There are four more confirmed Legionnaires' disease cases in the South Bronx, bringing the total to 119, Mayor Bill de Blasio said Wedsnesday.
The death toll still stands at 12, he said, and the number of patients with Legionnaires' who have been treated and discharged from area hospitals has increased to 88.
City officials were waiting Wednesday for test results to confirm their assertion that the boutique Opera House Hotel in the South Bronx is the origin of the outbreak and the contamination of a cluster of more than 30 buildings that have since been decontaminated.
The owner of the hotel, which has been seen as a symbol of the long-beleaguered South Bronx's transformation, is furious at de Blasio and the city health chief, Dr. Mary Bassett, for the fingerpointing.
Officials said a cooling tower atop the hotel is the culprit.
The Empire Hotel Group has said two people at the hotel caught the disease but are not among the 12 fatalities.
Hotel vice president Glenn Isaacs had accused City Hall Monday of leaking a story to The Times that the hotel's cooling tower is blamefor the South Bronx outbreak.
"It's outrageous that these officials would offer little more than speculation to theTimes, while admitting in the same article that the information could be wrong," he wrote. "We are deeply concerned that there has been a rush to judgment as part of some game of one-upmanship between City and State officials."
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Bassett has publicly been quite definitive, telling reporters a blunt "Yes" when asked if the hotel was the source.
Isaacs had also complained about a lack of communication.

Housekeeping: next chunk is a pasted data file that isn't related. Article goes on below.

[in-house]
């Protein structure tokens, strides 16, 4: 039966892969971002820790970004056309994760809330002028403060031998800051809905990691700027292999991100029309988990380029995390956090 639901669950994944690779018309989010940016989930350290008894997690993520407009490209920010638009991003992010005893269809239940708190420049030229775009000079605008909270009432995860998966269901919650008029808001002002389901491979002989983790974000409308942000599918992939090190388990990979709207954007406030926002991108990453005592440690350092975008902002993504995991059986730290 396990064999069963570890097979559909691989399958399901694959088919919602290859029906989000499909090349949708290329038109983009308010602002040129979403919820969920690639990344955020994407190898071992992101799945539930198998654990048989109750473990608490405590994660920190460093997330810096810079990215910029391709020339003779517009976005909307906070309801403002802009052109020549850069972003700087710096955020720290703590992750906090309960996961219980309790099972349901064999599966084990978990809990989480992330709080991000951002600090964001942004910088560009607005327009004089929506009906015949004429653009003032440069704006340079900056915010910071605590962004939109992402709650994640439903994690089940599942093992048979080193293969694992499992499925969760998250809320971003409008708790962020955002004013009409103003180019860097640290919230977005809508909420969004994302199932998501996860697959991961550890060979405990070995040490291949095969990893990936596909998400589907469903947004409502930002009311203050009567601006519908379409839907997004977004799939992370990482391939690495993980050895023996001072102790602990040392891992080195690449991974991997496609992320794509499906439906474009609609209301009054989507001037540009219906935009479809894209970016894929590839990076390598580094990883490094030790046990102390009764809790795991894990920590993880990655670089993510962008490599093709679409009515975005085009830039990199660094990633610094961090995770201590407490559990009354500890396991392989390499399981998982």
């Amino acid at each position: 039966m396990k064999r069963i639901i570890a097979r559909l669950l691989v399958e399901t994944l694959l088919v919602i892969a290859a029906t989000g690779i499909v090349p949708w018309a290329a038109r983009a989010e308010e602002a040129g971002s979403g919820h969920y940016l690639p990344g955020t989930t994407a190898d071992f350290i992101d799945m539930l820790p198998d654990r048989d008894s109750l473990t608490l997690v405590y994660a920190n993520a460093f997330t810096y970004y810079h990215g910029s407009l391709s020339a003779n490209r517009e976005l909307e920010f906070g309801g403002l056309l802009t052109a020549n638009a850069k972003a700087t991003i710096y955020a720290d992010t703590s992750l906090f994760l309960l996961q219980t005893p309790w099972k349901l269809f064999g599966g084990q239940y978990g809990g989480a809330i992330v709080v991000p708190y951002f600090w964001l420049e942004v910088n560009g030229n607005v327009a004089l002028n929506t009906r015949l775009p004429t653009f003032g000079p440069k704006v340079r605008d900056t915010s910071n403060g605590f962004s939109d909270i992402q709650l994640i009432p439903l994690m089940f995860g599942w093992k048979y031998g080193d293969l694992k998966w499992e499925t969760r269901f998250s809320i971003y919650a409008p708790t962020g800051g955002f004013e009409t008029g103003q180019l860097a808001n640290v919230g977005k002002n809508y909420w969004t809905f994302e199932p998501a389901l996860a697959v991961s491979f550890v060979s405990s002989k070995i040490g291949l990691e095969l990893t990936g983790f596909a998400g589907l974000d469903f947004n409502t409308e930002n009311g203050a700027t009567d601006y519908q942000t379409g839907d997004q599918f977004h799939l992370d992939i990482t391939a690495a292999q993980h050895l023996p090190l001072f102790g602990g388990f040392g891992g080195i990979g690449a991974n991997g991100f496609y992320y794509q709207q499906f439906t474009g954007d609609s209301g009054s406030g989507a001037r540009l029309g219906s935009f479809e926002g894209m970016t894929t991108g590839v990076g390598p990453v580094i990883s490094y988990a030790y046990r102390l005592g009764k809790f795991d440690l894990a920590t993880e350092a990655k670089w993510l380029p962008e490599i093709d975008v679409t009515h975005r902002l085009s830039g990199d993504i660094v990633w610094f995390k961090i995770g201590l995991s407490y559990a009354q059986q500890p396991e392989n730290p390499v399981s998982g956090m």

"When we have heard from city officials, they have been low level people who called to tell us they don't have access to information," he said. "It has been a frustrating experience, to say the least."
But late Tuesday, he said in a statement: "We now have better if incomplete information about the potential of Legionnaires' disease at our hotel."
De Blasio, who has gotten increasingly testy with reporters about coverage of his handling of the outbreak, on Tuesday lectured the press corps for even asking him about Isaacs' concerns.
"I'm sorry he's upset," he said, urging everyone to see the "bigger picture."
"I would think anyone who owns any of these buildings first concern would be for the health and welfare of their fellow New Yorkers," he said at a Bronx senior center.
Speaking Wednesday at an East Village public school, he praised Bassett and the Department of Health's handling of the crisis.
He said federal health officials "have praised our effiorts," but acknowledged the city has learned it must "do better community outreach."
He also insisted that he and Gov. Andrew Cuomo are not at odds and are working hand-in-glove on the outbreak.